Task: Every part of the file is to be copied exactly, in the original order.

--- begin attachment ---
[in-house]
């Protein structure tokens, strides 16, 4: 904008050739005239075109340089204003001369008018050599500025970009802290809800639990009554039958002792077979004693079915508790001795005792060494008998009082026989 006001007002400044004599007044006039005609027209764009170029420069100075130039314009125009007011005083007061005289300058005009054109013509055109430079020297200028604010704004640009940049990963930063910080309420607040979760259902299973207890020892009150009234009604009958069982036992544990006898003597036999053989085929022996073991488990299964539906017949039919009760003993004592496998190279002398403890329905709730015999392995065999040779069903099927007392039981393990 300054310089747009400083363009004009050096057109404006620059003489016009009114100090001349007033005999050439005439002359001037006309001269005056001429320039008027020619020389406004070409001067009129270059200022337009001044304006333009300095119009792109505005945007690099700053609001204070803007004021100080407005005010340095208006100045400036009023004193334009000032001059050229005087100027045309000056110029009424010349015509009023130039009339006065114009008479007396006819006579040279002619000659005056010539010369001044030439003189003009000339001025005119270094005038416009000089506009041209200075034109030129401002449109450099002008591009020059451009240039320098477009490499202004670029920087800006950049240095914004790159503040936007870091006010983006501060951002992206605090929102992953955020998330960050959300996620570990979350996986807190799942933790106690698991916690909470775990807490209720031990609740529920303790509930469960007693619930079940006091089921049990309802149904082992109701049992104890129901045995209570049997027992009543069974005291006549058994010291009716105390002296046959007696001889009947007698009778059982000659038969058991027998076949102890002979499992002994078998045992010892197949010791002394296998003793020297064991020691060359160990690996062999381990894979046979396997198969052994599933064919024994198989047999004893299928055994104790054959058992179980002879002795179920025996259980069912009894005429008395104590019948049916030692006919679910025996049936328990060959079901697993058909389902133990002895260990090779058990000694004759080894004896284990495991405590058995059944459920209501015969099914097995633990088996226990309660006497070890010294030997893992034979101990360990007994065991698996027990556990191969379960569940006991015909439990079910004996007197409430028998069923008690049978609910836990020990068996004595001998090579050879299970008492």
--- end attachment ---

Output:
[in-house]
């Protein structure tokens, strides 16, 4: 904008050739005239075109340089204003001369008018050599500025970009802290809800639990009554039958002792077979004693079915508790001795005792060494008998009082026989 006001007002400044004599007044006039005609027209764009170029420069100075130039314009125009007011005083007061005289300058005009054109013509055109430079020297200028604010704004640009940049990963930063910080309420607040979760259902299973207890020892009150009234009604009958069982036992544990006898003597036999053989085929022996073991488990299964539906017949039919009760003993004592496998190279002398403890329905709730015999392995065999040779069903099927007392039981393990 300054310089747009400083363009004009050096057109404006620059003489016009009114100090001349007033005999050439005439002359001037006309001269005056001429320039008027020619020389406004070409001067009129270059200022337009001044304006333009300095119009792109505005945007690099700053609001204070803007004021100080407005005010340095208006100045400036009023004193334009000032001059050229005087100027045309000056110029009424010349015509009023130039009339006065114009008479007396006819006579040279002619000659005056010539010369001044030439003189003009000339001025005119270094005038416009000089506009041209200075034109030129401002449109450099002008591009020059451009240039320098477009490499202004670029920087800006950049240095914004790159503040936007870091006010983006501060951002992206605090929102992953955020998330960050959300996620570990979350996986807190799942933790106690698991916690909470775990807490209720031990609740529920303790509930469960007693619930079940006091089921049990309802149904082992109701049992104890129901045995209570049997027992009543069974005291006549058994010291009716105390002296046959007696001889009947007698009778059982000659038969058991027998076949102890002979499992002994078998045992010892197949010791002394296998003793020297064991020691060359160990690996062999381990894979046979396997198969052994599933064919024994198989047999004893299928055994104790054959058992179980002879002795179920025996259980069912009894005429008395104590019948049916030692006919679910025996049936328990060959079901697993058909389902133990002895260990090779058990000694004759080894004896284990495991405590058995059944459920209501015969099914097995633990088996226990309660006497070890010294030997893992034979101990360990007994065991698996027990556990191969379960569940006991015909439990079910004996007197409430028998069923008690049978609910836990020990068996004595001998090579050879299970008492």